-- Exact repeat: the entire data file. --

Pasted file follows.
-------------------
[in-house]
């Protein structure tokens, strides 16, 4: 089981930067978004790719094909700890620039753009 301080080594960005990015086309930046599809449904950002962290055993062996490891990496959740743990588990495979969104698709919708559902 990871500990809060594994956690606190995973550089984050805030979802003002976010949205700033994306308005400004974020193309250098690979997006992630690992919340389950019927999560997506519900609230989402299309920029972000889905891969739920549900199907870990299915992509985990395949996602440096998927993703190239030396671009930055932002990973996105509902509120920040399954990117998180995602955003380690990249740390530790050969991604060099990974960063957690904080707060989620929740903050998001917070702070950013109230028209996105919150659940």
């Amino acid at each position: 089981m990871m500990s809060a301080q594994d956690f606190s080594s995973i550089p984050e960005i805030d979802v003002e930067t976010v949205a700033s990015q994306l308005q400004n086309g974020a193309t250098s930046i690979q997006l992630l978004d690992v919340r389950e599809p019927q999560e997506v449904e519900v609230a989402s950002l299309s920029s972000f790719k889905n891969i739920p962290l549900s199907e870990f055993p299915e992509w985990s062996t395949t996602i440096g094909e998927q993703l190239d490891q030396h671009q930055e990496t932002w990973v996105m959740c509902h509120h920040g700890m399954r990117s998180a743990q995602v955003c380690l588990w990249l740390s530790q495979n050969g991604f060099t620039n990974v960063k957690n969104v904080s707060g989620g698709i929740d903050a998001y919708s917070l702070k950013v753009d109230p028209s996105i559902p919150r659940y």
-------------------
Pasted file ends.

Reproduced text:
[in-house]
């Protein structure tokens, strides 16, 4: 089981930067978004790719094909700890620039753009 301080080594960005990015086309930046599809449904950002962290055993062996490891990496959740743990588990495979969104698709919708559902 990871500990809060594994956690606190995973550089984050805030979802003002976010949205700033994306308005400004974020193309250098690979997006992630690992919340389950019927999560997506519900609230989402299309920029972000889905891969739920549900199907870990299915992509985990395949996602440096998927993703190239030396671009930055932002990973996105509902509120920040399954990117998180995602955003380690990249740390530790050969991604060099990974960063957690904080707060989620929740903050998001917070702070950013109230028209996105919150659940």
């Amino acid at each position: 089981m990871m500990s809060a301080q594994d956690f606190s080594s995973i550089p984050e960005i805030d979802v003002e930067t976010v949205a700033s990015q994306l308005q400004n086309g974020a193309t250098s930046i690979q997006l992630l978004d690992v919340r389950e599809p019927q999560e997506v449904e519900v609230a989402s950002l299309s920029s972000f790719k889905n891969i739920p962290l549900s199907e870990f055993p299915e992509w985990s062996t395949t996602i440096g094909e998927q993703l190239d490891q030396h671009q930055e990496t932002w990973v996105m959740c509902h509120h920040g700890m399954r990117s998180a743990q995602v955003c380690l588990w990249l740390s530790q495979n050969g991604f060099t620039n990974v960063k957690n969104v904080s707060g989620g698709i929740d903050a998001y919708s917070l702070k950013v753009d109230p028209s996105i559902p919150r659940y």